The change in journalism

I respond to your Editorial headlined Avoiding the media and recall the greats of journalism of yesteryear, (Holder, Cozier and several others – including the said Editor Emeritus himself) and can validate what Harold Hoyte says. However, the environment has significantly changed. Previously, and especially in the case of the printed page, the daily press was as essential as our morning cup of tea. One was guided and educated by the editorials; informed by a rich palette of news; and entertained by wide contributions from a cultural menu. All part of the critical process of forming useful citizens out of “clay”.

The wider media environment changed forever with the arrival of Brass Tacks and Tell it like it is. While of a different delivery channel – and flavour – this was still journalism, with a potent sting in the tail, to bring egregious behaviour (both public and private) back into line!

Change has continued, and the wider Internet and social media, now simultaneously offer a delectable feast to vast expanse of “customers”; a vastly enriched opportunity for every “connected” citizen to now both contribute, and to “consume”.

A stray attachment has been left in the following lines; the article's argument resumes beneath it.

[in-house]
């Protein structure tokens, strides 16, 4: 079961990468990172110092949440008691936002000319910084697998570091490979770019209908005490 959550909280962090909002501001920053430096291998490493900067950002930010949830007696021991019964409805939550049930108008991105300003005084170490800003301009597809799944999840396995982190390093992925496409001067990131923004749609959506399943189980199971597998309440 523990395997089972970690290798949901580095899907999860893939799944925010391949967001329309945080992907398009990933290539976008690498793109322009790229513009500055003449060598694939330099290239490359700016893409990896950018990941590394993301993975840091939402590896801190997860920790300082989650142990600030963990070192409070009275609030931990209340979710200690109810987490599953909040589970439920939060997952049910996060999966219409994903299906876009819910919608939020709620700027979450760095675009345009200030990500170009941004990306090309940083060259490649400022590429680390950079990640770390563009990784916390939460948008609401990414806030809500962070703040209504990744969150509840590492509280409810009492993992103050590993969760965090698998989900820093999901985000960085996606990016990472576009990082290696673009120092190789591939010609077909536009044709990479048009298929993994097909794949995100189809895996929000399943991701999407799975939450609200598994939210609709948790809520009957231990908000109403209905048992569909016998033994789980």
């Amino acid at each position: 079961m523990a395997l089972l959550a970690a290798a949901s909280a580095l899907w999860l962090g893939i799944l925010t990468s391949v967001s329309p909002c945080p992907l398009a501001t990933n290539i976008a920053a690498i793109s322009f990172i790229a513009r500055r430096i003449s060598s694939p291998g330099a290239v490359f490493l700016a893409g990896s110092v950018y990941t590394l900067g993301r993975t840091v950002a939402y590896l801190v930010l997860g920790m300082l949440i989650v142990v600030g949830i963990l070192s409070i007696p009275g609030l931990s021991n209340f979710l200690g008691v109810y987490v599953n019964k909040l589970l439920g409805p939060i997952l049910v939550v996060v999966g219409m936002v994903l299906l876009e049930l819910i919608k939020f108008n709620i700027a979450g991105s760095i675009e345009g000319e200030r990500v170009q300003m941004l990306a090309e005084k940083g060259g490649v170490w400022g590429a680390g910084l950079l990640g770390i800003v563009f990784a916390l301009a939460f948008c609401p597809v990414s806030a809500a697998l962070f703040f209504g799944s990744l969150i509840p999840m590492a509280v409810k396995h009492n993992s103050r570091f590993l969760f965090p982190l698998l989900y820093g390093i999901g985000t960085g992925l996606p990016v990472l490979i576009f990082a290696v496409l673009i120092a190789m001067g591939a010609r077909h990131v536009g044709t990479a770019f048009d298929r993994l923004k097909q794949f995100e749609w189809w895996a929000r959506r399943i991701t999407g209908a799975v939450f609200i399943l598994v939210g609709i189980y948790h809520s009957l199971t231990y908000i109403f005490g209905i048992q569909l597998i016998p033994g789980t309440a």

And unfortunately, a bitter cup to the Press editors and publishers, who must be scrambling to harvest declining ad revenue and keep the presses turning. True, there is a lot of garbage being presented on the web; factoids masquerading as fact; opinions sans any justification; and a welter of noxious garbage which we strive to shield our kids from.

However, the tide (like Thatcher) is not for turning, and we must bravely and resolutely face the slings, arrows, and opportunities of the new media. We now have to encourage good citizens to contribute to the work of the “new journalism”, and to somehow make this a part of the daily lives of our young people, so that they will continue to be enriched, guided, and shaped into fine citizens, with the spirit and character and ability to ensure the future of our country.

We owe this to those who served with great distinction in journalism, when they rose to defend not just Press Freedom, but freedom itself. Thank you Gladstone, Jimmy, Clennel, et al. And hey! Tip de hat also to the said ‘meritus ‘arold, (whose pen remaineth full) and the new boy pun de block – BeeTeeDotBeeBee.

– Tony Webster

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